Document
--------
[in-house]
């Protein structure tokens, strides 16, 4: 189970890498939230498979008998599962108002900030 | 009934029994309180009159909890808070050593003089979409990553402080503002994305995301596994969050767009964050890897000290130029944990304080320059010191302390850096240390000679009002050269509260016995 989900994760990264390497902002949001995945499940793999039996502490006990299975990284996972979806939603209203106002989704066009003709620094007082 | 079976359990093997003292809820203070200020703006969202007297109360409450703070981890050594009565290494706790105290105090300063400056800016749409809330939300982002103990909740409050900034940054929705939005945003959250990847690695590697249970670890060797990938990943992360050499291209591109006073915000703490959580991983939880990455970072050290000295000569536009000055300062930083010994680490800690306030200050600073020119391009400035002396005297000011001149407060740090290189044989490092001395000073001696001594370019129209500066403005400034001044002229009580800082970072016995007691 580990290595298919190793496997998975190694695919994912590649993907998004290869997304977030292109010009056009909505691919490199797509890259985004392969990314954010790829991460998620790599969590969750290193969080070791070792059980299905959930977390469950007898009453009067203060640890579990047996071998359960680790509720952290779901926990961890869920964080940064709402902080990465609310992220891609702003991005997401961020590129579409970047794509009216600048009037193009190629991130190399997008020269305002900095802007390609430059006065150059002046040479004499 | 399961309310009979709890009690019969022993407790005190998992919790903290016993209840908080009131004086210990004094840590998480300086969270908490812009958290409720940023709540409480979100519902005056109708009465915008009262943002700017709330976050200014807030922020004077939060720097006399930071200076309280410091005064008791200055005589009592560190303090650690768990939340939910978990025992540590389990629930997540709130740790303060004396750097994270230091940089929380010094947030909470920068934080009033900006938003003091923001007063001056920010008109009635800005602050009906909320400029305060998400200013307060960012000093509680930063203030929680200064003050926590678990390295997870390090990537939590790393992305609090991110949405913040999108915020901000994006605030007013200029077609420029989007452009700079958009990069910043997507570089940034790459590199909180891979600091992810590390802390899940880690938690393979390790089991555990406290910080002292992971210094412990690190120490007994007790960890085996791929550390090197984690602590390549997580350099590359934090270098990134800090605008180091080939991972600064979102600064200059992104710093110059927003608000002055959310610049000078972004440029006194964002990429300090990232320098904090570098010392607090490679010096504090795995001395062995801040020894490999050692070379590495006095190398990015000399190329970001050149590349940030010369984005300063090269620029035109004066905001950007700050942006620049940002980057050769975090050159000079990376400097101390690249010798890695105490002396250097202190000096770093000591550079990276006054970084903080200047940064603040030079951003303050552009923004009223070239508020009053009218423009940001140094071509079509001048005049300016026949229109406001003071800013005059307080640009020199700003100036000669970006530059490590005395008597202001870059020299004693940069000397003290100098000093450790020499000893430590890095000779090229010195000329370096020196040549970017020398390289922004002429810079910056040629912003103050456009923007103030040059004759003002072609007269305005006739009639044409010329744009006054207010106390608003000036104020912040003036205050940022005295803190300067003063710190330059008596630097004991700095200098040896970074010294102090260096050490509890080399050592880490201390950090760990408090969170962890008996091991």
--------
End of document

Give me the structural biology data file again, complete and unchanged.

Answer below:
[in-house]
């Protein structure tokens, strides 16, 4: 189970890498939230498979008998599962108002900030 | 009934029994309180009159909890808070050593003089979409990553402080503002994305995301596994969050767009964050890897000290130029944990304080320059010191302390850096240390000679009002050269509260016995 989900994760990264390497902002949001995945499940793999039996502490006990299975990284996972979806939603209203106002989704066009003709620094007082 | 079976359990093997003292809820203070200020703006969202007297109360409450703070981890050594009565290494706790105290105090300063400056800016749409809330939300982002103990909740409050900034940054929705939005945003959250990847690695590697249970670890060797990938990943992360050499291209591109006073915000703490959580991983939880990455970072050290000295000569536009000055300062930083010994680490800690306030200050600073020119391009400035002396005297000011001149407060740090290189044989490092001395000073001696001594370019129209500066403005400034001044002229009580800082970072016995007691 580990290595298919190793496997998975190694695919994912590649993907998004290869997304977030292109010009056009909505691919490199797509890259985004392969990314954010790829991460998620790599969590969750290193969080070791070792059980299905959930977390469950007898009453009067203060640890579990047996071998359960680790509720952290779901926990961890869920964080940064709402902080990465609310992220891609702003991005997401961020590129579409970047794509009216600048009037193009190629991130190399997008020269305002900095802007390609430059006065150059002046040479004499 | 399961309310009979709890009690019969022993407790005190998992919790903290016993209840908080009131004086210990004094840590998480300086969270908490812009958290409720940023709540409480979100519902005056109708009465915008009262943002700017709330976050200014807030922020004077939060720097006399930071200076309280410091005064008791200055005589009592560190303090650690768990939340939910978990025992540590389990629930997540709130740790303060004396750097994270230091940089929380010094947030909470920068934080009033900006938003003091923001007063001056920010008109009635800005602050009906909320400029305060998400200013307060960012000093509680930063203030929680200064003050926590678990390295997870390090990537939590790393992305609090991110949405913040999108915020901000994006605030007013200029077609420029989007452009700079958009990069910043997507570089940034790459590199909180891979600091992810590390802390899940880690938690393979390790089991555990406290910080002292992971210094412990690190120490007994007790960890085996791929550390090197984690602590390549997580350099590359934090270098990134800090605008180091080939991972600064979102600064200059992104710093110059927003608000002055959310610049000078972004440029006194964002990429300090990232320098904090570098010392607090490679010096504090795995001395062995801040020894490999050692070379590495006095190398990015000399190329970001050149590349940030010369984005300063090269620029035109004066905001950007700050942006620049940002980057050769975090050159000079990376400097101390690249010798890695105490002396250097202190000096770093000591550079990276006054970084903080200047940064603040030079951003303050552009923004009223070239508020009053009218423009940001140094071509079509001048005049300016026949229109406001003071800013005059307080640009020199700003100036000669970006530059490590005395008597202001870059020299004693940069000397003290100098000093450790020499000893430590890095000779090229010195000329370096020196040549970017020398390289922004002429810079910056040629912003103050456009923007103030040059004759003002072609007269305005006739009639044409010329744009006054207010106390608003000036104020912040003036205050940022005295803190300067003063710190330059008596630097004991700095200098040896970074010294102090260096050490509890080399050592880490201390950090760990408090969170962890008996091991």